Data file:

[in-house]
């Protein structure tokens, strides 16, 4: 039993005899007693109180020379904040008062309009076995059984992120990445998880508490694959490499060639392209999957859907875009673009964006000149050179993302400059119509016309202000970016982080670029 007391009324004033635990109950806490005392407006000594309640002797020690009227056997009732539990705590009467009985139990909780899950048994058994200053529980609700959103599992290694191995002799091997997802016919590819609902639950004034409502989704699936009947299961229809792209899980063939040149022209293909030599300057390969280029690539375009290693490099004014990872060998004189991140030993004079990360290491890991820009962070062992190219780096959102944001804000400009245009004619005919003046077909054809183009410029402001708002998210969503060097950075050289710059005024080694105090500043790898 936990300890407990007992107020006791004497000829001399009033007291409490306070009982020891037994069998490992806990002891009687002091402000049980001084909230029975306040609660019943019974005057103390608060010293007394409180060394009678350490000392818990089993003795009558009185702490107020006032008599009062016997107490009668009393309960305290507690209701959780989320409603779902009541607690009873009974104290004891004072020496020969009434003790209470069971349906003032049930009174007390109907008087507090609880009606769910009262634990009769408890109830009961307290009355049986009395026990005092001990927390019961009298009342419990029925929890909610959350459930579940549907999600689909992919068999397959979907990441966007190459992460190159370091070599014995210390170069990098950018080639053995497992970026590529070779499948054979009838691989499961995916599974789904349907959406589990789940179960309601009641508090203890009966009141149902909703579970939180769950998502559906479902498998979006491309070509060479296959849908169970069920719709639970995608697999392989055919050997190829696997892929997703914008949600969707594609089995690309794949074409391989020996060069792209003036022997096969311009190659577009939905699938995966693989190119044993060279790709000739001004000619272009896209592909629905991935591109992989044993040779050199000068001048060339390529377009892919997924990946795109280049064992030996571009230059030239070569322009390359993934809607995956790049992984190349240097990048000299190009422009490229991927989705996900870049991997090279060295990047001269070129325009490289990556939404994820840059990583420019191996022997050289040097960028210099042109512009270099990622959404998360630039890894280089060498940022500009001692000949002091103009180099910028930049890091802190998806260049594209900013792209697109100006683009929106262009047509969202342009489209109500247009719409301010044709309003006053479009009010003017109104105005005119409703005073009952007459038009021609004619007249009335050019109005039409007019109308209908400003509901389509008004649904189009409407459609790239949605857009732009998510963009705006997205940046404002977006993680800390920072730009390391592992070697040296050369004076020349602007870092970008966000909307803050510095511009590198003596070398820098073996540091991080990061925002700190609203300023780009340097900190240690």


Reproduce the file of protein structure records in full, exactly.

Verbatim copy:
[in-house]
């Protein structure tokens, strides 16, 4: 039993005899007693109180020379904040008062309009076995059984992120990445998880508490694959490499060639392209999957859907875009673009964006000149050179993302400059119509016309202000970016982080670029 007391009324004033635990109950806490005392407006000594309640002797020690009227056997009732539990705590009467009985139990909780899950048994058994200053529980609700959103599992290694191995002799091997997802016919590819609902639950004034409502989704699936009947299961229809792209899980063939040149022209293909030599300057390969280029690539375009290693490099004014990872060998004189991140030993004079990360290491890991820009962070062992190219780096959102944001804000400009245009004619005919003046077909054809183009410029402001708002998210969503060097950075050289710059005024080694105090500043790898 936990300890407990007992107020006791004497000829001399009033007291409490306070009982020891037994069998490992806990002891009687002091402000049980001084909230029975306040609660019943019974005057103390608060010293007394409180060394009678350490000392818990089993003795009558009185702490107020006032008599009062016997107490009668009393309960305290507690209701959780989320409603779902009541607690009873009974104290004891004072020496020969009434003790209470069971349906003032049930009174007390109907008087507090609880009606769910009262634990009769408890109830009961307290009355049986009395026990005092001990927390019961009298009342419990029925929890909610959350459930579940549907999600689909992919068999397959979907990441966007190459992460190159370091070599014995210390170069990098950018080639053995497992970026590529070779499948054979009838691989499961995916599974789904349907959406589990789940179960309601009641508090203890009966009141149902909703579970939180769950998502559906479902498998979006491309070509060479296959849908169970069920719709639970995608697999392989055919050997190829696997892929997703914008949600969707594609089995690309794949074409391989020996060069792209003036022997096969311009190659577009939905699938995966693989190119044993060279790709000739001004000619272009896209592909629905991935591109992989044993040779050199000068001048060339390529377009892919997924990946795109280049064992030996571009230059030239070569322009390359993934809607995956790049992984190349240097990048000299190009422009490229991927989705996900870049991997090279060295990047001269070129325009490289990556939404994820840059990583420019191996022997050289040097960028210099042109512009270099990622959404998360630039890894280089060498940022500009001692000949002091103009180099910028930049890091802190998806260049594209900013792209697109100006683009929106262009047509969202342009489209109500247009719409301010044709309003006053479009009010003017109104105005005119409703005073009952007459038009021609004619007249009335050019109005039409007019109308209908400003509901389509008004649904189009409407459609790239949605857009732009998510963009705006997205940046404002977006993680800390920072730009390391592992070697040296050369004076020349602007870092970008966000909307803050510095511009590198003596070398820098073996540091991080990061925002700190609203300023780009340097900190240690």